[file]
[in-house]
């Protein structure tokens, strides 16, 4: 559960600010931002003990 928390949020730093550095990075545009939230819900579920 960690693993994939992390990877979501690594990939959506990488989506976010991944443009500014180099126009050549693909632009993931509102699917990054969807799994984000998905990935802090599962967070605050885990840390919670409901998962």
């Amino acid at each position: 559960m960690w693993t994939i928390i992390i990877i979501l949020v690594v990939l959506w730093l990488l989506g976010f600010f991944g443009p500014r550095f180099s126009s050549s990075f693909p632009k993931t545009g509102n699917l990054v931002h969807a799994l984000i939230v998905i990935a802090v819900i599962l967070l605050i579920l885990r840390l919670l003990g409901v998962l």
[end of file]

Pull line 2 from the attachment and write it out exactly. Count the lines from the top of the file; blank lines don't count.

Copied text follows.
């Protein structure tokens, strides 16, 4: 559960600010931002003990 928390949020730093550095990075545009939230819900579920 960690693993994939992390990877979501690594990939959506990488989506976010991944443009500014180099126009050549693909632009993931509102699917990054969807799994984000998905990935802090599962967070605050885990840390919670409901998962």